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?Speared' by annoying, suggestive e-mail ads - Greg Gelpi

Advertising has gone mad. The other day I received an email from someone, a person who makes it a point to dress modestly as prescribed by her religious beliefs.

Plastered along the bottom of the message was a link to view Brittany Spears' latest video.

For those who are fortunate enough to have musical tastes that steer clear of pop music such as Brittany's, the record industry is selling her body as much as selling her music.

She parades around in her music videos wearing just about nothing?and, oh by the way, she sings too.

I know that companies are able to provide email only through advertising money, and that the email provider put the link to Brittany on the email without the knowledge or consent of the sender, but that certainly crossed the line.

Indecency is one thing when we have the right to choose whether or not to view it, but another when it is unknowingly crammed down our throats.

I'm not going to claim to be a marketing guru, but back in the crevices of my memory is the term "target market," the idea that you direct marketing at a particular group of people most likely to be receptive to your message.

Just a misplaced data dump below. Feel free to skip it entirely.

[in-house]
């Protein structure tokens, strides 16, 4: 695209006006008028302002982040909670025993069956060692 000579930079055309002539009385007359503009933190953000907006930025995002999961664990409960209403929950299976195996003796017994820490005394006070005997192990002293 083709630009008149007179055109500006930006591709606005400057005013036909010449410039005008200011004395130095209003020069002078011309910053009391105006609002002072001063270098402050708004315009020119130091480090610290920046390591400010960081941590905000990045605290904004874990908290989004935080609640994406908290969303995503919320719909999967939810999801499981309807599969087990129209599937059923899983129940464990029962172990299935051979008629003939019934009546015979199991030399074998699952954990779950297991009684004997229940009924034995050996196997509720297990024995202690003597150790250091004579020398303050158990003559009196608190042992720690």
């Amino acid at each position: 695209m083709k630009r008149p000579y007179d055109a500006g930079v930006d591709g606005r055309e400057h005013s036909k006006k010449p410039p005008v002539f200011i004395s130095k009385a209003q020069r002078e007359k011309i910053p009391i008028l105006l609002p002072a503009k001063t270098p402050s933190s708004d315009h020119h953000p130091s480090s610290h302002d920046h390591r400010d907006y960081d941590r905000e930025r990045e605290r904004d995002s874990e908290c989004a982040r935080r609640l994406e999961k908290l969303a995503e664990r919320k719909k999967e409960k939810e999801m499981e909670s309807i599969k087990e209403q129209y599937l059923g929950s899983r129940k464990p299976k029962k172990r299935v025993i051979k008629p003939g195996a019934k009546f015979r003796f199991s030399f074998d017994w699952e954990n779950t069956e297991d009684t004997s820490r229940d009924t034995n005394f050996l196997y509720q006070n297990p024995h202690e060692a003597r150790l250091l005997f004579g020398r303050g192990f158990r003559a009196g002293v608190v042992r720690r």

I guess that went the way of the abacus.

Between popup ads and junk email, I'm buried under a cyber-mound of trash, blanketed with suggestions to enhance my feminine appearance and to lose weight.

For the record, I'm 100-percent male according to doctors and I must grab hold when a gentle breeze happens along so that my 130-pound frame doesn't get swept away.

It's no epiphany that junk email and popups are just that n junk. But, a distinction should be made between annoying and morally offensive, not to mention just plain illegal.

I get a chuckle sometimes when a popup urges me, a 25-year-old guy, to purchase Viagra.

How amusing is it, though, when children receive the same messages? How many of us chuckle when an email or a popup message advertising porn invades the computer of a child?

Annoying? No doubt. But, we must not lose sight of the more important issue. These blind marketing campaigns plaster their messages anywhere and everywhere their electronic fingers touch with no attention or concern given to those who receive these messages.

Free is good, but there is a cost to free email and a cost to surfing the Net.

Greg Gelpi covers schools and government issues for the News Daily. He can be reached at ggelpi@news-daily.com or (770) 478-5753 Ext. 247.